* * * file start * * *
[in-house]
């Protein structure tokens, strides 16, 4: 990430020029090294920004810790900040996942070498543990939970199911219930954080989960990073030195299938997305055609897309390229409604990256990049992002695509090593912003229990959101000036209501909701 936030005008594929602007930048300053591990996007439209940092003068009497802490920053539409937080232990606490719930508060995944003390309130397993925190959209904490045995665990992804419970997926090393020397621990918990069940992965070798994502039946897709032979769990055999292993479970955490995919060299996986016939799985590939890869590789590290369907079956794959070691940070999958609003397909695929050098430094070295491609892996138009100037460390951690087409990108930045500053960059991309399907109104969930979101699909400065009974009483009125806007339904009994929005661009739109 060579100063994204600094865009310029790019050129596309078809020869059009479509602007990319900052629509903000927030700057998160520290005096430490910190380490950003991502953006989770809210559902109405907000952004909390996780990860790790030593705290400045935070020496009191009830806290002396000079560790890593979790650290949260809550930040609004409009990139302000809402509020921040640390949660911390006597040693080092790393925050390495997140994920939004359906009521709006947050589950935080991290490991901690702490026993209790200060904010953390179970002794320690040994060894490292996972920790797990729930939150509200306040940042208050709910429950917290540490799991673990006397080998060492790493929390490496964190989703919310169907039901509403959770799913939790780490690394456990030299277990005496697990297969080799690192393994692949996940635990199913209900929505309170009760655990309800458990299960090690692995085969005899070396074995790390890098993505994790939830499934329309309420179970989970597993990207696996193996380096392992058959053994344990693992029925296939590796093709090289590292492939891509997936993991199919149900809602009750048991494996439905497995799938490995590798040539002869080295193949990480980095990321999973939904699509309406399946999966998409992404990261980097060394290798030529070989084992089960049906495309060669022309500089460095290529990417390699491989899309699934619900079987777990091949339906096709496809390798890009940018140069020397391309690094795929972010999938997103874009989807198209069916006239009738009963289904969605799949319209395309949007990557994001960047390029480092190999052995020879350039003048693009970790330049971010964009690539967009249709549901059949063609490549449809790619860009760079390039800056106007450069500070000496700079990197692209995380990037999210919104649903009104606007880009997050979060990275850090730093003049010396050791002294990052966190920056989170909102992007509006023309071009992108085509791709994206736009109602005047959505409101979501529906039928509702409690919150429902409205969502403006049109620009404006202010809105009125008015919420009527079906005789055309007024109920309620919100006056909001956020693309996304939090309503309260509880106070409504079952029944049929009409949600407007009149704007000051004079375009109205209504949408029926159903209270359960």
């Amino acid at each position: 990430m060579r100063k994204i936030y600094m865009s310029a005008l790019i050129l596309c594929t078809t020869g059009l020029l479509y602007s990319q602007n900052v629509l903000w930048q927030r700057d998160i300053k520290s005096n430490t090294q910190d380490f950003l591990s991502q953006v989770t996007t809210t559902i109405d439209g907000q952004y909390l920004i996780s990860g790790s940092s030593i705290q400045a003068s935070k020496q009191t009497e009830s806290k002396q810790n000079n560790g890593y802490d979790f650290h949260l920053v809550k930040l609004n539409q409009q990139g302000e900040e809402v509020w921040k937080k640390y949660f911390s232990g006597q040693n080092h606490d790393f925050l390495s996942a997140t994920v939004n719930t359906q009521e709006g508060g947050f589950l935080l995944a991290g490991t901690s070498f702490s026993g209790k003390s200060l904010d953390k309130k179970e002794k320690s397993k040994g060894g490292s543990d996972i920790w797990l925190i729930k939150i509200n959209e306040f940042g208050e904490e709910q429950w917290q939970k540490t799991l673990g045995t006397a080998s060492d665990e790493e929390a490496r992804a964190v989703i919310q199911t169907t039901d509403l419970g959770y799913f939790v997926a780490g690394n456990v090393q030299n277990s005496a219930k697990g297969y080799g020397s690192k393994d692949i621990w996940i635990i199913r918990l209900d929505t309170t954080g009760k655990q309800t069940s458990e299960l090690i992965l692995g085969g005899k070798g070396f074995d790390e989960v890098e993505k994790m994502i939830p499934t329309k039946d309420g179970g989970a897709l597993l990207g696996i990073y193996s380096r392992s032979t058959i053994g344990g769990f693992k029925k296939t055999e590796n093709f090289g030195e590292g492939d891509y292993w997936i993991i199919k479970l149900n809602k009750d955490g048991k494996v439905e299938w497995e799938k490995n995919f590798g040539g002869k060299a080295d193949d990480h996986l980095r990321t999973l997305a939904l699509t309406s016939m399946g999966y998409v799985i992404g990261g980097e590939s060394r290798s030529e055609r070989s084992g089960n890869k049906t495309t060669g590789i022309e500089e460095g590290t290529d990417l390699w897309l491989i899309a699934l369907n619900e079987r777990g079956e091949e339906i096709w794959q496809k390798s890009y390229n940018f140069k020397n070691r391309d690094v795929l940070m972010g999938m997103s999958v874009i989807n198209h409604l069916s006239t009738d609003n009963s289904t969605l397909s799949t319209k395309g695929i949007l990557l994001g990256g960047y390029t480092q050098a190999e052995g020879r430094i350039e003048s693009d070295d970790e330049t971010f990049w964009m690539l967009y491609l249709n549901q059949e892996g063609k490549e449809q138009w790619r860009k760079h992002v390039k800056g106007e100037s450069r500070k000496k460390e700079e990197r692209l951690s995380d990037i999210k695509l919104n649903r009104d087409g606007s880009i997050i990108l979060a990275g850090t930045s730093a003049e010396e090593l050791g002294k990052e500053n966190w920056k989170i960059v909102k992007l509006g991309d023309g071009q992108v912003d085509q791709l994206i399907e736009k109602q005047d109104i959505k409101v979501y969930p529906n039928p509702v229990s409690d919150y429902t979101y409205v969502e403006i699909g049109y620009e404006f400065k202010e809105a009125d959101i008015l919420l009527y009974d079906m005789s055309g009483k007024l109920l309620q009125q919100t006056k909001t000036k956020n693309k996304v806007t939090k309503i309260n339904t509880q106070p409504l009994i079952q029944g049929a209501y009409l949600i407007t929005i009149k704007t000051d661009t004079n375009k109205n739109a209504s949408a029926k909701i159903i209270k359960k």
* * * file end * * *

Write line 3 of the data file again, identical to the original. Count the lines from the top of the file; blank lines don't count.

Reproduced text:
């Amino acid at each position: 990430m060579r100063k994204i936030y600094m865009s310029a005008l790019i050129l596309c594929t078809t020869g059009l020029l479509y602007s990319q602007n900052v629509l903000w930048q927030r700057d998160i300053k520290s005096n430490t090294q910190d380490f950003l591990s991502q953006v989770t996007t809210t559902i109405d439209g907000q952004y909390l920004i996780s990860g790790s940092s030593i705290q400045a003068s935070k020496q009191t009497e009830s806290k002396q810790n000079n560790g890593y802490d979790f650290h949260l920053v809550k930040l609004n539409q409009q990139g302000e900040e809402v509020w921040k937080k640390y949660f911390s232990g006597q040693n080092h606490d790393f925050l390495s996942a997140t994920v939004n719930t359906q009521e709006g508060g947050f589950l935080l995944a991290g490991t901690s070498f702490s026993g209790k003390s200060l904010d953390k309130k179970e002794k320690s397993k040994g060894g490292s543990d996972i920790w797990l925190i729930k939150i509200n959209e306040f940042g208050e904490e709910q429950w917290q939970k540490t799991l673990g045995t006397a080998s060492d665990e790493e929390a490496r992804a964190v989703i919310q199911t169907t039901d509403l419970g959770y799913f939790v997926a780490g690394n456990v090393q030299n277990s005496a219930k697990g297969y080799g020397s690192k393994d692949i621990w996940i635990i199913r918990l209900d929505t309170t954080g009760k655990q309800t069940s458990e299960l090690i992965l692995g085969g005899k070798g070396f074995d790390e989960v890098e993505k994790m994502i939830p499934t329309k039946d309420g179970g989970a897709l597993l990207g696996i990073y193996s380096r392992s032979t058959i053994g344990g769990f693992k029925k296939t055999e590796n093709f090289g030195e590292g492939d891509y292993w997936i993991i199919k479970l149900n809602k009750d955490g048991k494996v439905e299938w497995e799938k490995n995919f590798g040539g002869k060299a080295d193949d990480h996986l980095r990321t999973l997305a939904l699509t309406s016939m399946g999966y998409v799985i992404g990261g980097e590939s060394r290798s030529e055609r070989s084992g089960n890869k049906t495309t060669g590789i022309e500089e460095g590290t290529d990417l390699w897309l491989i899309a699934l369907n619900e079987r777990g079956e091949e339906i096709w794959q496809k390798s890009y390229n940018f140069k020397n070691r391309d690094v795929l940070m972010g999938m997103s999958v874009i989807n198209h409604l069916s006239t009738d609003n009963s289904t969605l397909s799949t319209k395309g695929i949007l990557l994001g990256g960047y390029t480092q050098a190999e052995g020879r430094i350039e003048s693009d070295d970790e330049t971010f990049w964009m690539l967009y491609l249709n549901q059949e892996g063609k490549e449809q138009w790619r860009k760079h992002v390039k800056g106007e100037s450069r500070k000496k460390e700079e990197r692209l951690s995380d990037i999210k695509l919104n649903r009104d087409g606007s880009i997050i990108l979060a990275g850090t930045s730093a003049e010396e090593l050791g002294k990052e500053n966190w920056k989170i960059v909102k992007l509006g991309d023309g071009q992108v912003d085509q791709l994206i399907e736009k109602q005047d109104i959505k409101v979501y969930p529906n039928p509702v229990s409690d919150y429902t979101y409205v969502e403006i699909g049109y620009e404006f400065k202010e809105a009125d959101i008015l919420l009527y009974d079906m005789s055309g009483k007024l109920l309620q009125q919100t006056k909001t000036k956020n693309k996304v806007t939090k309503i309260n339904t509880q106070p409504l009994i079952q029944g049929a209501y009409l949600i407007t929005i009149k704007t000051d661009t004079n375009k109205n739109a209504s949408a029926k909701i159903i209270k359960k």